[1] Journal reference: Journal of Agricultural and Food Chemistry (DOI: 10.1021/jf0401540)

[i] Pest Manag Sci. 2002 Mar;58(3):268-76.

The effects of phytochemical pesticides on the growth of cultured invertebrate and vertebrate cells.

Salehzadeh A , Jabbar A , Jennens L , Ley SV , Annadurai RS , Adams R , Strang RH .

Division of Biochemistry and Molecular Biology, Institute of Biomedical and Life Sciences, University of Glasgow , Glasgow , UK .

A range of cultured cells of invertebrate and vertebrate origin was grown in the presence of a number of phytochemical pesticides to test the effect of the latter on cell proliferation. The main observation was that azadirachtin was a potent inhibitor of insect cell replication, with an EC50 of 1.5 x 10(10) M against Spodoptera cells and of 6.3 x 10(9) M against Aedes albopictus cells, whilst affecting mammalian cells only at high concentrations (> 10(-4) M). As expected, the other phytochemical pesticides, except for rotenone, had little effect on the growth of the cultured cells. Rotenone was highly effective in inhibiting the growth of insect cells (EC50:10(-8) M) but slightly less toxic towards mammalian cells (EC50:2 x 10(-7) M). Neem terpenoids other than azadirachtin and those very similar in structure significantly inhibited growth of the cell cultures, but to a lesser degree. The major neem seed terpenoids, nimbin and salannin, for example, inhibited insect cell growth by 23% and 15%, respectively.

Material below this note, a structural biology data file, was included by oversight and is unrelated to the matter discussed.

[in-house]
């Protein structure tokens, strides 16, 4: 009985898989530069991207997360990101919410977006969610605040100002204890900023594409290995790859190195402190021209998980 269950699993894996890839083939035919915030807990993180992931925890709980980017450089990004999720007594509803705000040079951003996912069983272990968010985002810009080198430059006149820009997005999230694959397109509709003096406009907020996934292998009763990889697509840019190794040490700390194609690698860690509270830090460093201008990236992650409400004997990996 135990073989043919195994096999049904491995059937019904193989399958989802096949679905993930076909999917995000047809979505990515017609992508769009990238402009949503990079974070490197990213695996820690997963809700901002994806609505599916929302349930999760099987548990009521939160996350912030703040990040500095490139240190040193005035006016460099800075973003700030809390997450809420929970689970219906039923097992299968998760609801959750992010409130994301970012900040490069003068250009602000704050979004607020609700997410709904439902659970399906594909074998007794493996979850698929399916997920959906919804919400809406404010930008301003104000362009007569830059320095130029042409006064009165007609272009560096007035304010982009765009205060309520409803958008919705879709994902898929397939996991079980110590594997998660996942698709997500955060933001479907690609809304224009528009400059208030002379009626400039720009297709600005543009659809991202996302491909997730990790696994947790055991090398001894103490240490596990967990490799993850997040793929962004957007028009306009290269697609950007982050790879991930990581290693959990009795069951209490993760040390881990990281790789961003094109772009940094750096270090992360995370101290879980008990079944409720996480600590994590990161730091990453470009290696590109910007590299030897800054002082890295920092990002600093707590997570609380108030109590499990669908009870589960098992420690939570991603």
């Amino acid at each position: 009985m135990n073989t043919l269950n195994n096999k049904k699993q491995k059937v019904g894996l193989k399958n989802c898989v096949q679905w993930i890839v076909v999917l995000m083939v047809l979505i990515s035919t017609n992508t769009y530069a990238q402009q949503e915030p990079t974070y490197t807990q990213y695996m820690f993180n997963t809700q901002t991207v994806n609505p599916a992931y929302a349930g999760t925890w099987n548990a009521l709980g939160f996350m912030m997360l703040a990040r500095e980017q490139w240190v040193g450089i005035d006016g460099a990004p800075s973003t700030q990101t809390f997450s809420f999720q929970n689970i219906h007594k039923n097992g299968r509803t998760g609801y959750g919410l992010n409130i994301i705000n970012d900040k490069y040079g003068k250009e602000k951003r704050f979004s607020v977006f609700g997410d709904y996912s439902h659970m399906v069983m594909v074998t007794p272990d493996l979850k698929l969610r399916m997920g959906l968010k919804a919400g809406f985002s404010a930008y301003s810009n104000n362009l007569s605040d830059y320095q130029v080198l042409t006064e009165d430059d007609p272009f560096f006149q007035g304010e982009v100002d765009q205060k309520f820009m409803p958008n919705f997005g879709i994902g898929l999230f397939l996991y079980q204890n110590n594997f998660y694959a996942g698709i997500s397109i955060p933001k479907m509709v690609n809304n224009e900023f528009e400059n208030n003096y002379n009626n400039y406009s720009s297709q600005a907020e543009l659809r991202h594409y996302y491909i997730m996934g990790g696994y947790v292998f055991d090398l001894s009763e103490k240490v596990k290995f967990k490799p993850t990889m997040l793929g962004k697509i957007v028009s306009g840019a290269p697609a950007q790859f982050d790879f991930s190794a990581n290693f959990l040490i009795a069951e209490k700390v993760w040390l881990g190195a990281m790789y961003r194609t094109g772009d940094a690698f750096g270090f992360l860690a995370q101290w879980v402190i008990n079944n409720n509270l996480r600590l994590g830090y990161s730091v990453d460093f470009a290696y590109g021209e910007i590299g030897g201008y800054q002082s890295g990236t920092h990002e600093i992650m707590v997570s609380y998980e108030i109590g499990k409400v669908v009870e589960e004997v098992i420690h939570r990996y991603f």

PMID: 11975173 [PubMed - indexed for MEDLINE]


[ii] Brain Res. 2004 May 29;1009(1-2):9-16.

Neuroprotective effect of fraxetin and myricetin against rotenone-induced apoptosis in neuroblastoma cells.

Molina-Jiménez MF , Sánchez-Reus MI , Andres D , Cascales M , Benedi J .

Departamento de Farmacología, Facultad de Farmacia, Universidad Complutense, Plaza de Ramón y Cajal s/n, 28040 Madrid, Spain.

Rotenone-induced apoptosis is considered to contribute to the etiology of Parkinson's disease (PD). We try to prevent the apoptosis induced by rotenone toxicity with 50 microM myricetin, 100 microM fraxetin and 100 microM N-acetylcysteine (NAC) that protect against reactive oxygen species (ROS), on SH-SY5Y human neuroblastoma cell line. Morphological changes induced by rotenone and intracellular ROS were assessed in live SH-SY5Y dopaminergic cells by confocal microscopy using the fluorescent dyes, dihydroethidium and 2',7'-dichlorofluorescein diacetate (DCFH-DA). DNA fragmentation was assayed as index of apoptosis. We also investigated oxidative stress parameters such as the glutathione redox status and lipid peroxidation. The exposure of the SH-SY5Y cells to rotenone 5 microM for 16 h produced severe morphological changes, DNA fragmentation and significative increases in the levels of hydrogen peroxide and superoxide anion. These increases were reduced by a 30-min pretreatment with fraxetin 100 microM or NAC 100 microM. DNA laddering produced by rotenone treatment was also inhibited by fraxetin and NAC. Treatment with 5 microM rotenone induced loss of reduced glutathione (GSH) and increased cellular levels of oxidized glutathione (GSSG). Fraxetin and NAC treatments restored glutathione redox ratio diminished after rotenone challenge and decreased the levels of lipid peroxidation. These results suggest that the natural antioxidants, such as fraxetin, may prevent the apoptotic death of dopaminergic cells induced by rotenone and mediated by oxidative stress.